Northern Health is advising potential visitors to patients and residents in hospitals and long-term care homes to take precautions to avoid the spread of infectious diseases. This warning follows an increase in Influenza A and Norovirus activity in the region.
NH Medical Health Officer Dr. Lorna Medd has recommended:
1.People who have symptoms of an infectious disease including (but not limited to) a cold, flu, or stomach flu to not visit until they are symptom-free for at least 48 hours. This will help stop the spread of disease to patients/residents;
2.Anyone visiting a hospital or care facility to make sure they wash their hands well for at least 30 seconds with soap and warm water… before, during, and after their visit.
“Patients in hospital or seniors in a long-term care facility can have compromised immunity,” said Dr. Medd. “So diseases that may be just a nuisance to healthy people can complicate already difficult health problems for people in hospitals and long-term care facilities. People with compromised immunity who’ve been vaccinated against diseases such as the flu still have some risk of infection, although their symptoms will be less severe than if they hadn’t been immunized.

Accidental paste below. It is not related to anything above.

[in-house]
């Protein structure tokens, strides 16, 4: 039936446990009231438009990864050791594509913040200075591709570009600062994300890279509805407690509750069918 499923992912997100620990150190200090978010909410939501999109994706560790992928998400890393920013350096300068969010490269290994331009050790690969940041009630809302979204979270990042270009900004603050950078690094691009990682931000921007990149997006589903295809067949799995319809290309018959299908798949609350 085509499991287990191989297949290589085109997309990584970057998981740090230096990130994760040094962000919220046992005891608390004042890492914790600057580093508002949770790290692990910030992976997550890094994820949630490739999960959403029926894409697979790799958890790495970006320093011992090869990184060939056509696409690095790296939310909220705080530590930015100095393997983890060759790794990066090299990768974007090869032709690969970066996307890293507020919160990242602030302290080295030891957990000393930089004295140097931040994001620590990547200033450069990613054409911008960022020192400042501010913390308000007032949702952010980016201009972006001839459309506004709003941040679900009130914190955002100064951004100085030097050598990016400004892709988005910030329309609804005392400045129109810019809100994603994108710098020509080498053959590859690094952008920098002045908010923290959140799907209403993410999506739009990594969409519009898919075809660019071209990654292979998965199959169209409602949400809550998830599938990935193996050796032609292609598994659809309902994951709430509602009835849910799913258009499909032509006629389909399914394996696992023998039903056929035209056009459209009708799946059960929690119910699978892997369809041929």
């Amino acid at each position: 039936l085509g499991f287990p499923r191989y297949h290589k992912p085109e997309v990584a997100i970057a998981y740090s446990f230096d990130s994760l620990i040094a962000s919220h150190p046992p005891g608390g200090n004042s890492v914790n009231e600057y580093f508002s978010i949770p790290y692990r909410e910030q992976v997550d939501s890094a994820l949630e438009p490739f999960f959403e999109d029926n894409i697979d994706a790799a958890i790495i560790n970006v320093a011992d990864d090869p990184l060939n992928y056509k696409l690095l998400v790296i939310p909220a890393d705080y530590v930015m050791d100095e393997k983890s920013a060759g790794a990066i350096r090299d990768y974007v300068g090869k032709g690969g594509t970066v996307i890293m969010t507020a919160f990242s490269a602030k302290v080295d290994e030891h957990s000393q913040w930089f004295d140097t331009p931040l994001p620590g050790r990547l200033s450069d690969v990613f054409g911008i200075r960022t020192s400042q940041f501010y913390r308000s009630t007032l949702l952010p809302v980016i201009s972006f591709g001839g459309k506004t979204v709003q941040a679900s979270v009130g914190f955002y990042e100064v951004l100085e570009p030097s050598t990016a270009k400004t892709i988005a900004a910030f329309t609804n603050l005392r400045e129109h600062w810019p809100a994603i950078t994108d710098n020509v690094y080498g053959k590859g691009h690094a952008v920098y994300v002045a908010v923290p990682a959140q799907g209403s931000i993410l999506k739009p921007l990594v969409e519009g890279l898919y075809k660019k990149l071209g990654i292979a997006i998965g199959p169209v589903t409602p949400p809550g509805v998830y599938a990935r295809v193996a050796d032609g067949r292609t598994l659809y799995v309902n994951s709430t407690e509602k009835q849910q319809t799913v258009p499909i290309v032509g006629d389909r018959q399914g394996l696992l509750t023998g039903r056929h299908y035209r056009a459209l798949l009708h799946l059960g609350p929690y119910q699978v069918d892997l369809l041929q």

“But by taking these simple precautions, we can help patients avoid a further illness that could jeopardize their health.”
Taking precautions before visiting can also help minimize the spread of illness to health care professionals in hospitals and long-term care facilities.
“The precautions around visiting are common-sense ones,” added Dr. Medd. “When it comes to hand washing, remember the following rules: wash your hands vigorously for at least half a minute or longer. Always use warm water and soap. And make sure you wash your hands after going to the bathroom, after person-to-person contact, and before preparing food or eating.”